Going, going, gone! Property programmes like “Homes Under the Hammer” glamourise buying property at auction then renovating and selling on or letting out. If it were only as simple as turning up, placing the winning bid and walking away with a property for a cut-down price. But what about the failures or the losses or the unexpected problems? We do not hear so much about them, do we? If buying a property at auction were simple and straightforward and free of risk, we would all be doing it!
The positives of buying property at auction
Let’s look at the positives of buying property at auction. Price is clearly an attraction. Properties that are put to auction generally have a lower price than equivalent properties on the open market. If you want some clarity on the bidding process, at auction, you know what others are bidding. In a traditional closing date, you need to contend with blind bidding and being unaware of what others are offering.
Another benefit is speed. Most properties sold at auction complete in 28 days after the hammer falls. If you are looking to move quickly, this type of purchase might be for you.
However, when something looks too good to be true, it usually is!
There are many challenges buyers face when buying property at auction.
Be prepared in advance of the auction
You should not simply turn up on auction day and expect everything to fall into your lap. There are many steps you need to take before the auction day to ensure you do not buy a pup.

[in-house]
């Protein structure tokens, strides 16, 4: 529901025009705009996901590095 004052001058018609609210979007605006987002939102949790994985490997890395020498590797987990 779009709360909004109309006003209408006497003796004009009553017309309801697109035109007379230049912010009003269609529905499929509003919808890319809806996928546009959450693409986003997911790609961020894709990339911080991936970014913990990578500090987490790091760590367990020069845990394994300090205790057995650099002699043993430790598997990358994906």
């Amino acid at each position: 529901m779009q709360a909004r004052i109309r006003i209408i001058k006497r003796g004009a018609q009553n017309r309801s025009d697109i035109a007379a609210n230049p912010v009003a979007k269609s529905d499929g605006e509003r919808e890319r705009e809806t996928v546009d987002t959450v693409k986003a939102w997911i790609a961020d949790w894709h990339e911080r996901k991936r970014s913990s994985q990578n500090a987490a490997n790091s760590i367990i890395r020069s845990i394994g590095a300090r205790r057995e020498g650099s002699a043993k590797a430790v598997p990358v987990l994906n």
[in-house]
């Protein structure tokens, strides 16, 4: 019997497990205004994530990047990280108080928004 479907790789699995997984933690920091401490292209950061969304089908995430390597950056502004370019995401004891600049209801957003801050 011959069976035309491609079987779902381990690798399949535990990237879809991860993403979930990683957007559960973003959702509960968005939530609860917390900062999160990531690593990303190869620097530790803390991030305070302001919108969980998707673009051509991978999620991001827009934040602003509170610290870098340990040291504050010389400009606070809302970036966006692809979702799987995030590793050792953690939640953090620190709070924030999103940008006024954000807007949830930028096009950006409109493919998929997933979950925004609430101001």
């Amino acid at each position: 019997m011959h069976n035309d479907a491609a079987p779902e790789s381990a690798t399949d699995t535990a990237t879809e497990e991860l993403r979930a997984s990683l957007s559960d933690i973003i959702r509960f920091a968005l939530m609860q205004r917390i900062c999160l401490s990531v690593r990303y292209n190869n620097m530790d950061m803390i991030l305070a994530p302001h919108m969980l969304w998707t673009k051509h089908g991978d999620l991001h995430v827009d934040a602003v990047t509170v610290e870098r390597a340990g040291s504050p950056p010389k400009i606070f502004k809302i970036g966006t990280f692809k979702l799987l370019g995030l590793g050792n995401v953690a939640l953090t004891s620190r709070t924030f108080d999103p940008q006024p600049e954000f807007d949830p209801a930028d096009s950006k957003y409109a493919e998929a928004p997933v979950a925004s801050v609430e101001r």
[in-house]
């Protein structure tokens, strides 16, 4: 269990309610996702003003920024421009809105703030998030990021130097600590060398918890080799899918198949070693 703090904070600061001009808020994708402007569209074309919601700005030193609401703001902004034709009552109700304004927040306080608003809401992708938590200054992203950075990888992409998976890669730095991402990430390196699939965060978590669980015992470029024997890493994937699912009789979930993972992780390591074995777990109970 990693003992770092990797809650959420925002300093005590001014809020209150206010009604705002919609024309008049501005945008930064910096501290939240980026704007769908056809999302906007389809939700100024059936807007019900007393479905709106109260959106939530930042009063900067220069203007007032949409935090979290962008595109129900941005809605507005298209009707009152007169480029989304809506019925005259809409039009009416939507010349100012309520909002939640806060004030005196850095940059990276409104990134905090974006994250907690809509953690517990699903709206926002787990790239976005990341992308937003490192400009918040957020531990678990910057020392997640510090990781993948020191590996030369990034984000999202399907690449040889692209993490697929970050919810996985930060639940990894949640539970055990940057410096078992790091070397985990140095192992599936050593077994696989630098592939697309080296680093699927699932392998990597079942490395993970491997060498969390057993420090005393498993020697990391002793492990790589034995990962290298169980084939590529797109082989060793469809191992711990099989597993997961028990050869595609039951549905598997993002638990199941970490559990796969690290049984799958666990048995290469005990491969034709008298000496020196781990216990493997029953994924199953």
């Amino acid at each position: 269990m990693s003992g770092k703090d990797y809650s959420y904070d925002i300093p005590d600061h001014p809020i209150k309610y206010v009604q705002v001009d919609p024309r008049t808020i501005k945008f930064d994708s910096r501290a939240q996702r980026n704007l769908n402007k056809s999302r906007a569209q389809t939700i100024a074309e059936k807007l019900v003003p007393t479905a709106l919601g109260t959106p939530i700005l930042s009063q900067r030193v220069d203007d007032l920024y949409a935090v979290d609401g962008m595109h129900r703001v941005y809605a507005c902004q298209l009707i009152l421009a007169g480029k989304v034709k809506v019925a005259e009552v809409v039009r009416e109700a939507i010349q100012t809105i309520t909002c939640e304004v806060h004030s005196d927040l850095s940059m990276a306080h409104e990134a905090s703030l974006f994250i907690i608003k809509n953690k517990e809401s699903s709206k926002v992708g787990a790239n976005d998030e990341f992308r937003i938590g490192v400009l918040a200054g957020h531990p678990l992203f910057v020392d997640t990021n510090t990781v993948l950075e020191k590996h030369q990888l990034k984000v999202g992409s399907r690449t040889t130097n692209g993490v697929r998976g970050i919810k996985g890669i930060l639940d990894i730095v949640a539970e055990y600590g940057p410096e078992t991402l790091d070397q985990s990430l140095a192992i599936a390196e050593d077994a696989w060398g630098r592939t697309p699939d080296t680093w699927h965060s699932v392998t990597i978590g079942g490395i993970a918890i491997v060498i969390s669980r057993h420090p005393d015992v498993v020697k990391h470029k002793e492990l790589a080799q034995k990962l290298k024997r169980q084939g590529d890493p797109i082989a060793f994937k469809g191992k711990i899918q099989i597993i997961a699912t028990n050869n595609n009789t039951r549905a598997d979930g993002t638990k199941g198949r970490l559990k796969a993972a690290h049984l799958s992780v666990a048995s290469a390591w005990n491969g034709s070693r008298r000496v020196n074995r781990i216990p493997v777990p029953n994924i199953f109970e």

Do your homework
Once you have identified a suitable property from the auction list, make sure you visit the property. You need to satisfy yourself about the condition of the property and what repairs and renovations may be needed. Importantly, make sure you have a survey carried out on the property. Properties which are put to auction do not need to provide a Home Report of Energy Performance Certificate. This means the caveat of “buyer beware” applies. You must take steps to protect yourself from buying a property that could quickly become a money pit because of structural problems and the high cost of repairs.
If there are any suggestions of structural, rot or dampness problems, make sure you thoroughly investigate these and get estimates for the cost of resolving these.
Importantly, check out the prices of equivalent properties in the locality. You can easily do this using the ScotLIS service provided by the Registers of Scotland. You can check the prices locally and, if the property you are interested in is registered in the Land Register, you will be able to view the price history and can purchase the Title for £3 (plus VAT). All you need is the postcode.
To find out about property coming to auction, get on the auctioneers’ property lists. These will provide you with a list of properties and the dates of forthcoming auctions. The earlier you gather this information, the sooner you can focus and do your homework on properties that interest you.
Check out the title and property searches
Have your solicitor check out the title to the property and conduct all relevant searches. At the auction, you take the property “warts and all”. That means if there is a title defect or a charge over the property, you will inherit the problems when you buy. You do not want to be faced with title problems you only find out about after your successful bid! Remember, too, that you will need to meet your solicitor’s fees for checking out the title whether you are successful at auction or not.
Getting your finance in order
If you are not a cash buyer, it is essential you have your mortgage finance arranged and your lender knows you are buying at auction. The purchase will usually complete within 28 days so it is important your mortgage is available to allow you to settle within that timescale.